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Original Research ARTICLE Provisionally accepted The full-text will be published soon. Notify me

Front. Neurosci. | doi: 10.3389/fnins.2019.01260

Influence of Repetitive Transcranial Magnetic Stimulation on Human Neurochemistry and Functional Connectivity: a Pilot MRI/MRS Study at 7 T

  • 1Center for Magnetic Resonance Research, Department of Radiology, University of Minnesota, United States
  • 2Diagnostic Imaging Center, Kuopio University Hospital, Finland
  • 3Department of Rehabilitation Medicine, University of Minnesota Medical School, United States
  • 4High Field MR Centre, University Clinic for Radiology and Nuclear Medicine, Medical University of Vienna, Austria
  • 5Centro Fermi - Museo storico della fisica e Centro studi e ricerche Enrico Fermi, Italy
  • 6Department of Neurology, University of Minnesota, United States
  • 7University of Minnesota Twin Cities, United States

Repetitive transcranial magnetic stimulation (rTMS) is a non‐invasive brain stimulation method commonly used in the disciplines of neuroscience, neurology and neuropsychiatry to examine or modulate brain function. Low frequency rTMS (e.g., 1 Hz) is associated with a net suppression of cortical excitability, whereas higher frequencies (e.g., 5 Hz) purportedly increase excitability. Magnetic resonance spectroscopy (MRS) and resting-state functional MRI (rsfMRI) allow investigation of neurochemistry and functional connectivity, respectively, and can assess the influence of rTMS in these domains. This pilot study investigated the effects of rTMS on the primary motor cortex using pre and post MRS and rsfMRI assessments at 7 T.
Seven right-handed males (age 27±7 y.o.) underwent single-voxel MRS and rsfMRI before and about 30-min after rTMS was administered outside the scanner for 20-min over the primary motor cortex of the left (dominant) hemisphere. All participants received 1-Hz rTMS; one participant additionally received 5-Hz rTMS in a separate session. Concentrations of 17 neurochemicals were quantified in left and right motor cortices. Connectivity metrics included fractional amplitude of low-frequency fluctuations (fALFF) and regional homogeneity (ReHo) of both motor cortices, strength of related brain networks, and inter-hemispheric connectivity.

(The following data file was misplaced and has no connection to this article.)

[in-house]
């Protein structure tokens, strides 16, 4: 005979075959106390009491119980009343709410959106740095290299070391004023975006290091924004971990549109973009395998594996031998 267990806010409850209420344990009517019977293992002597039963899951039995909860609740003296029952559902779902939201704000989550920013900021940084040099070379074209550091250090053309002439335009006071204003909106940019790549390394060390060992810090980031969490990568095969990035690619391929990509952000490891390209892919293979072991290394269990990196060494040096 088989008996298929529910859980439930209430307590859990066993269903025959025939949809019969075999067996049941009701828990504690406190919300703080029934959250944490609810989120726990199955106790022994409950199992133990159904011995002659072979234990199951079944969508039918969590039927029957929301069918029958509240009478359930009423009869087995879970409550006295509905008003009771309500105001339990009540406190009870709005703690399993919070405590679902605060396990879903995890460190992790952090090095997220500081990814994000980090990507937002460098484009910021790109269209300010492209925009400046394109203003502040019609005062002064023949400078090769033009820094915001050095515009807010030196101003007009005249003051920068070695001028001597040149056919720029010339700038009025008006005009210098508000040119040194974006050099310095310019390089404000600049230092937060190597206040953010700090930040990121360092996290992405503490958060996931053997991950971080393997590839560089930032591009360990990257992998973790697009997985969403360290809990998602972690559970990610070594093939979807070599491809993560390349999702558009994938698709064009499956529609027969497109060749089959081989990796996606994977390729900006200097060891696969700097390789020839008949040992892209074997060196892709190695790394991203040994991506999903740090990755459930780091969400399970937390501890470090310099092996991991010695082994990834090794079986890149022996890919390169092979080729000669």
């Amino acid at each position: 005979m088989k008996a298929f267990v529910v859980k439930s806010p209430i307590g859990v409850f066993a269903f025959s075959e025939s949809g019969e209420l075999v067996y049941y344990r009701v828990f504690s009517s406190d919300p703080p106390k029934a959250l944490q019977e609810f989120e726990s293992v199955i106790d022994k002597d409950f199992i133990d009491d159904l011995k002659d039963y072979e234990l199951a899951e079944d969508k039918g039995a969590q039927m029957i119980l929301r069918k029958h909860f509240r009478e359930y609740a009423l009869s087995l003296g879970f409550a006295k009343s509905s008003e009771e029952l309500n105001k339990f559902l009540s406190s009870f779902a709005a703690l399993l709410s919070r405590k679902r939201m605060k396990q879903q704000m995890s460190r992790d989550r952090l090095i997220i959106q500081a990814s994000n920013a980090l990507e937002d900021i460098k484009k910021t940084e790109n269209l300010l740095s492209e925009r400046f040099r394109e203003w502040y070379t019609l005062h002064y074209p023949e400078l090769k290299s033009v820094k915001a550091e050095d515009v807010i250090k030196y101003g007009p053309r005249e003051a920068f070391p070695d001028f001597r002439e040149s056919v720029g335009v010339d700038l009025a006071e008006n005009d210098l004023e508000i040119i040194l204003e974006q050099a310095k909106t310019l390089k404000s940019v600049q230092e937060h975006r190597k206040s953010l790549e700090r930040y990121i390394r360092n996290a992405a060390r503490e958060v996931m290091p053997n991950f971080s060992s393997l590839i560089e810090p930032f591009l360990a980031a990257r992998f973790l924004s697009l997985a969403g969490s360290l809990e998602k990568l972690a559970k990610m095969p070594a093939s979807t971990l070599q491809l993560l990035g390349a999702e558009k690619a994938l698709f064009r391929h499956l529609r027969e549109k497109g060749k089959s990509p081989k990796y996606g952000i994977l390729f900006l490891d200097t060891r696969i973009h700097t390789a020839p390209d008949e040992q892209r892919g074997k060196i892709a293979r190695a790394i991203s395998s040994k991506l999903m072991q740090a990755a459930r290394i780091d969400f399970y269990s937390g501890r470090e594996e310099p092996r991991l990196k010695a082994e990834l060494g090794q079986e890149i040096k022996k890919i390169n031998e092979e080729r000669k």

The group‐analysis revealed few trends (i.e., uncorrected for multiple comparisons), including a mean increase in the concentration of the inhibitory neurotransmitter -aminobutyric acid (GABA) after the inhibitory rTMS protocol as compared to baseline in the stimulated (left) motor cortex (+8%, p=0.043), along with a slight increase of total creatine (+2%, p=0.018) and decrease of aspartate (-18%, p=0.016). Additionally, GABA tended to decrease in the contralateral hemisphere (-6%, p=0.033). No other changes of metabolite concentrations were found. Whereas functional connectivity outcomes did not exhibit trends of significant changes induced by rTMS, the percent changes of few connectivity metrics in both hemispheres were negatively correlated with GABA changes in the contralateral hemisphere.
While studies in larger cohorts are needed to confirm these preliminary findings, our results indicate the safety and feasibility of detecting changes in key metabolites associated with neurotransmission after a single of 1-Hz rTMS session, establishing the construct for future exploration of the neurochemical and connectivity mechanisms of cortical responses to neuromodulation.

Keywords: GABA, rTMS, MRS, RsfMRI, 7 Tesla, Motor Cortex, inhibition, non-invasive brain stimulation, functional connectivity

Received: 05 Jun 2019; Accepted: 06 Nov 2019.

Copyright: © 2019 Grohn, Gillick, Tkac, Bednarik, Mascali, Deelchand, Michaeli, Meekins, Leffler-McCabe, MacKinnon, Eberly and Mangia. This is an open-access article distributed under the terms of the Creative Commons Attribution License (CC BY). The use, distribution or reproduction in other forums is permitted, provided the original author(s) and the copyright owner(s) are credited and that the original publication in this journal is cited, in accordance with accepted academic practice. No use, distribution or reproduction is permitted which does not comply with these terms.

* Correspondence: Dr. Silvia Mangia, Center for Magnetic Resonance Research, Department of Radiology, University of Minnesota, Minneapolis, 55455, Minnesota, United States, mangia@cmrr.umn.edu